Marijuana is the most frequently used illicit drug in the United States, and approximately 7.8% of people 12 or older report using marijuana in the past month. Among working adults, nearly 2% were dependent on marijuana. Though marijuana is currently considered an illicit substance by the federal government, attitudes toward de-criminalization are shifting quickly towards support. In 2016, approximately 57% of Americans thought that marijuana should be legal, almost double the 32% who supported in 2006.
Changing public attitudes make marijuana an issue for employers. Legalization of marijuana at the state level, whether medical or recreational, has brought on many new marijuana-infused foods, drinks and gadgets in addition to smoking. Workers can now use marijuana in more discrete ways which can make it difficult to tell if employees are using on the job or come into work impaired.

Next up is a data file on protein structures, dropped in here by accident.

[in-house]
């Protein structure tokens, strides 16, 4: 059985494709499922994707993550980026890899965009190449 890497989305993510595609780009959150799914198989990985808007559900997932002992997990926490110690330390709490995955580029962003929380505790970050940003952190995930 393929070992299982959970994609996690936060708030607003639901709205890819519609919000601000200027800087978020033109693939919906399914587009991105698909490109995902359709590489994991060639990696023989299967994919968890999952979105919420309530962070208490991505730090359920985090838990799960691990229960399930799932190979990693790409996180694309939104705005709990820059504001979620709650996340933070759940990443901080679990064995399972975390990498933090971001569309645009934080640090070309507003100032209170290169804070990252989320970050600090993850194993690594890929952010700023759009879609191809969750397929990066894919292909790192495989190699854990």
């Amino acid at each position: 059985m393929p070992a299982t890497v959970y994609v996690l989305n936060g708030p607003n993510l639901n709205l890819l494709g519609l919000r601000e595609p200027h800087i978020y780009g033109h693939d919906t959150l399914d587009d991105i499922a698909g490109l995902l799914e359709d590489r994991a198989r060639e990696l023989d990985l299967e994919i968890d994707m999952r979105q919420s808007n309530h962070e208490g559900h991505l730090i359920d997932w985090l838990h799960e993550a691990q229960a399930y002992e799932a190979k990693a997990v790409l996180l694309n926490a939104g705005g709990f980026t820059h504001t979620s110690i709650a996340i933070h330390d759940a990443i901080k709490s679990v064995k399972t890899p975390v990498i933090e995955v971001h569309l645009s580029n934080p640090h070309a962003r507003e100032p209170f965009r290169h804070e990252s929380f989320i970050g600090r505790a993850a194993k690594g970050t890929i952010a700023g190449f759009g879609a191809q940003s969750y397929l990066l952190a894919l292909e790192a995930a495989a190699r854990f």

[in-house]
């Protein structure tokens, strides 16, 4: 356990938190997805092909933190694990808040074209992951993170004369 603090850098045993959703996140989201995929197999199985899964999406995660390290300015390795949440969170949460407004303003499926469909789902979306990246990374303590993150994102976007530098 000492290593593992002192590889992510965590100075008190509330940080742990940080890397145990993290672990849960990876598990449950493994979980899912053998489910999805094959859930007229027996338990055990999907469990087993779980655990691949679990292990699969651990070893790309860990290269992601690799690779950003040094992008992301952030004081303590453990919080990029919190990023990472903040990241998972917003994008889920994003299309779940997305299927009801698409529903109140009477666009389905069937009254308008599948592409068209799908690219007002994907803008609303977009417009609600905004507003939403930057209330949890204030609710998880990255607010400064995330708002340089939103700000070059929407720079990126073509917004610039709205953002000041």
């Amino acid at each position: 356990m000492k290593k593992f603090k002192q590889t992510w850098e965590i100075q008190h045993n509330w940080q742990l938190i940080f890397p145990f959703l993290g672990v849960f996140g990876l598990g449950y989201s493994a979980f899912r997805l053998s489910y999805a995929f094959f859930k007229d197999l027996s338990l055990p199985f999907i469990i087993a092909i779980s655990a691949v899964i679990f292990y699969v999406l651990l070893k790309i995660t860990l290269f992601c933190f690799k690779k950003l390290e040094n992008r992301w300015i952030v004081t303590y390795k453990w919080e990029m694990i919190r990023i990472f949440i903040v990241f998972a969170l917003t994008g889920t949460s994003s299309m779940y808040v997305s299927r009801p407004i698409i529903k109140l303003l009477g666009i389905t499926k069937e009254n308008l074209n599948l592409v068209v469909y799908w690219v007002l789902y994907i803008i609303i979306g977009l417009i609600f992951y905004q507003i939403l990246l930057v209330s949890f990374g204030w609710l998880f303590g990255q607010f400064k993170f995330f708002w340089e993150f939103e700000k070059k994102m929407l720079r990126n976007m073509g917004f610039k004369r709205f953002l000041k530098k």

The short-term effects of marijuana that impact job performance include impaired coordination, difficulty thinking and problem-solving, memory problems, and altered sense of time. Marijuana use has been linked to increased accidents, injuries, mistakes and absenteeism, impacting employer liability, worker-compensation, and health-insurance costs. Legalization may also create challenges to drug free workplace policies. Employees let go for failing drug tests may be able to win reinstatement or damages in court. Conversely, employees impaired by marijuana use who injure others may open employers to legal liability. To address marijuana in the workplace, employers must remain up to date on the laws and adapt company policies accordingly. Employee education programs should also focus on educating staff and management on issues with marijuana to minimize misinformation in the workplace.